Wednesday, April 14, 2010

Say Cheese

I’ve been eating cheese all my life but last week I had a chance to learn how to taste it and talk about the experience. My host and teacher was Jean Mackenzie. She’s a goat cheese maker and she’d invited me, along with some other people, to her farm in Hiram to giver her feedback about her chevre.

The group of volunteer samplers included Karen Small, chef/owner of The Flying Fig in Ohio City; Shannon Welsh, the Cheese, Wine and Beer Merchandiser for Heinen’s; Geoff Stout of Euro-USA, a food importing and distributing company; Matthew Smith, chef/owner of Umami in Chagrin Falls, and two of Jean’s friends.

Mackenzie Creamery, her little artisan company, has gone from start-up to super successful in just three years. The fresh goat milk cheeses she produces have won prizes and are a favorite of local chefs and consumers. Jean had brought us together to act as an advisory board as she develops new flavors and varieties.

Telling her whether we liked or didn’t like what we tasted was important but it wasn’t enough. There’s a very precise language to describe the sensory properties of cheese, just as there is for wine. Jean had gotten some training in the method from the Vermont Institute for Artisan Cheese and she was our guide as we educated our palates and built a vocabulary for talking about our perceptions.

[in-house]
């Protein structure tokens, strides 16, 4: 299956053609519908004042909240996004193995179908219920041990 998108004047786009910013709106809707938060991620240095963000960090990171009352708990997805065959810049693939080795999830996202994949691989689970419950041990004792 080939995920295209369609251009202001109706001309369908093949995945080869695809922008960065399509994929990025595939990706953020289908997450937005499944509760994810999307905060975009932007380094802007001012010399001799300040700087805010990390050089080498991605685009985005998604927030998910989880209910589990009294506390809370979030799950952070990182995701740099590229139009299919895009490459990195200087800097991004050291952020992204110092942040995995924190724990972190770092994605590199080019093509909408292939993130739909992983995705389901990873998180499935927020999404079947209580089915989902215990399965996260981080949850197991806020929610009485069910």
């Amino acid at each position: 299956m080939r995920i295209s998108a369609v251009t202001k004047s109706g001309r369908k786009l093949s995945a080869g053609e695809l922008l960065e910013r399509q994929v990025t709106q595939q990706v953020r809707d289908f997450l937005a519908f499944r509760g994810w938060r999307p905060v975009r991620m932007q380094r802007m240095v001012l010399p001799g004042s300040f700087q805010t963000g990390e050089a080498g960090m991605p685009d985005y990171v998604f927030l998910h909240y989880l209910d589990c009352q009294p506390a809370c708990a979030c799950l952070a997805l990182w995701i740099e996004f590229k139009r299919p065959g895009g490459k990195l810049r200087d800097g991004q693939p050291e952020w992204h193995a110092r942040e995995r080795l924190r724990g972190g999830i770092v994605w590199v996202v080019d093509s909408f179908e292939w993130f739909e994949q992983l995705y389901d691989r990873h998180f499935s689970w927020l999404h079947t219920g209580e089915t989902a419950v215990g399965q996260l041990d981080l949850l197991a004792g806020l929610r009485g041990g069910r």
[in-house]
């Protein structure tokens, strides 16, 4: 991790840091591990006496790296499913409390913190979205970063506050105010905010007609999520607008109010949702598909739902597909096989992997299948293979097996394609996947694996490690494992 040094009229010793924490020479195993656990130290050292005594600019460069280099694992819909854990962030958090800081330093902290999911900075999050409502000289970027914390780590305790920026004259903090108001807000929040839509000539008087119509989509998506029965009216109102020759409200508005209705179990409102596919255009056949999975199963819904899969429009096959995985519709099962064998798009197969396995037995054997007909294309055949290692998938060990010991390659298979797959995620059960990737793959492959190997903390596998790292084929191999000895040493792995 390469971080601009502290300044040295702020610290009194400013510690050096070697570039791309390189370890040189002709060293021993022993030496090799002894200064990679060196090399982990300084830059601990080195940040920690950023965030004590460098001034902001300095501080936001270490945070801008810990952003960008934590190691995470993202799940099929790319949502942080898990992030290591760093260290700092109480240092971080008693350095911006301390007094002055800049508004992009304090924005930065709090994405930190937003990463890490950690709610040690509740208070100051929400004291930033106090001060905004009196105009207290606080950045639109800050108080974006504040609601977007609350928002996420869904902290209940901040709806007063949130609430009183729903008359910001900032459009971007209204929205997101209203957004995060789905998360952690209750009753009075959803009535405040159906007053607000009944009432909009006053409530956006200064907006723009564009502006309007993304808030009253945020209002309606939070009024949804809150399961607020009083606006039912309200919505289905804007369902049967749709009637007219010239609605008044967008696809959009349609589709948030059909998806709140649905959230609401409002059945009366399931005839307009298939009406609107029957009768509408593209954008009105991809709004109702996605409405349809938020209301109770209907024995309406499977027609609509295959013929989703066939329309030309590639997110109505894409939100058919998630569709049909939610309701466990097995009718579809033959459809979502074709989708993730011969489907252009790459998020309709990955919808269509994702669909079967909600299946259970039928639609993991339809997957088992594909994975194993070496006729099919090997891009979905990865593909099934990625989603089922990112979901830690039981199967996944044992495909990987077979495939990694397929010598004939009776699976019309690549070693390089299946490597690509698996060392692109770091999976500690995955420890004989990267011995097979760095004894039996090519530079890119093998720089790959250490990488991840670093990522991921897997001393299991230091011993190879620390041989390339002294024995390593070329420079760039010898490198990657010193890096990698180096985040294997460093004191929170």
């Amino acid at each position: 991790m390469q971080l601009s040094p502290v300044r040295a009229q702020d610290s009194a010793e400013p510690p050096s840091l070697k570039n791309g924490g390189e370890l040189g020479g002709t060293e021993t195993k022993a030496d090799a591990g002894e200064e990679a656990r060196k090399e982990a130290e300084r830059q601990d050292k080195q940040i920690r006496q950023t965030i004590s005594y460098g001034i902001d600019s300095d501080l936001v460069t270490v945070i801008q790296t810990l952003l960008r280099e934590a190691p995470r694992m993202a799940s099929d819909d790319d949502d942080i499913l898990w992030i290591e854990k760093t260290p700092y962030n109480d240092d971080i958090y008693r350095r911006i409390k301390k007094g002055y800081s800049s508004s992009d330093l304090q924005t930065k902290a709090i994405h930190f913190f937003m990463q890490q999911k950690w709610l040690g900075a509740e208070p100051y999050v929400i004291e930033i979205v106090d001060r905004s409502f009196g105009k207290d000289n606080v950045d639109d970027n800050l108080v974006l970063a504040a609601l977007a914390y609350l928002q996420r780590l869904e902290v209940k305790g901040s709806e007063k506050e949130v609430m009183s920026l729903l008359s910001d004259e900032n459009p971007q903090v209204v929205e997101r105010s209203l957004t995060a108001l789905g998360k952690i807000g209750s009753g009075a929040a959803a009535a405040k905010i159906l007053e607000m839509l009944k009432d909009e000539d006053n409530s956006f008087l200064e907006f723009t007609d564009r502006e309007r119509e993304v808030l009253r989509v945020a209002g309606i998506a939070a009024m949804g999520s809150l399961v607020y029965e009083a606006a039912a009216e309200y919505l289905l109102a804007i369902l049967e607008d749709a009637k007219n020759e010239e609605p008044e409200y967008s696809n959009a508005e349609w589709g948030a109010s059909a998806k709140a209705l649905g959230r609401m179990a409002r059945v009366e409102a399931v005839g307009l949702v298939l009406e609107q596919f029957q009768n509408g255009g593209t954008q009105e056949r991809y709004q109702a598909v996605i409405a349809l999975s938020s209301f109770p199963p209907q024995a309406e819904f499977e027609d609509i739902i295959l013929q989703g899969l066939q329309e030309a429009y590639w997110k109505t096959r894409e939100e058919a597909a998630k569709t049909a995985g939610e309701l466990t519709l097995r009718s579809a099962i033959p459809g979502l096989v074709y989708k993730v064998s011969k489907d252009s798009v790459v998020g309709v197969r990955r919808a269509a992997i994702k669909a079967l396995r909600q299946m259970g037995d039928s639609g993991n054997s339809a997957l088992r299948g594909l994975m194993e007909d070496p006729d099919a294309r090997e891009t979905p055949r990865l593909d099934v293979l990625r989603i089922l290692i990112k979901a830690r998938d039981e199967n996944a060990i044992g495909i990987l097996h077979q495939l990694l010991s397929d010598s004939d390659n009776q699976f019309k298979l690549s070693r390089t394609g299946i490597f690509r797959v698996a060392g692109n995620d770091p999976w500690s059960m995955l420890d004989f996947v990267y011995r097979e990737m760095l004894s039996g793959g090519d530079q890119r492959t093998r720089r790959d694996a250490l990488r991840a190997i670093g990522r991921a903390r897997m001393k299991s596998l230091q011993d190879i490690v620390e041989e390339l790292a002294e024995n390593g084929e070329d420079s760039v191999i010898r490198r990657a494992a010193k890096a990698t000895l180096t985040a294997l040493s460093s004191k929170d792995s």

We did some blind tests, trying her cheese side by side with similar products from other sources, and were the first to try three new creations. We graded them on a numbered scale from strong to weak for sourness, bitterness, saltiness, and sweetness. We rated the texture and evaluated the overall appeal. Precision was essential. I found it surprisingly difficult to identify what was actually happening on my tongue, and so did everyone else at the table. But the intensity of the effort made for a really interesting and pleasurable couple of hours.

Jean collected the evaluation sheets she had us fill out and took notes during the lively discussions that followed each formal tasting. I can’t reveal what flavor she’ll soon be adding to her line, but I can say with some certainty that, based on what I had last Wednesday afternoon, it will be delicious.

Our group will meet again in the fall. That’s when Jean’s first batch of mold ripened goat milk cheeses will come out of the aging room that’s currently near completion. My mouth is already watering in anticipation.

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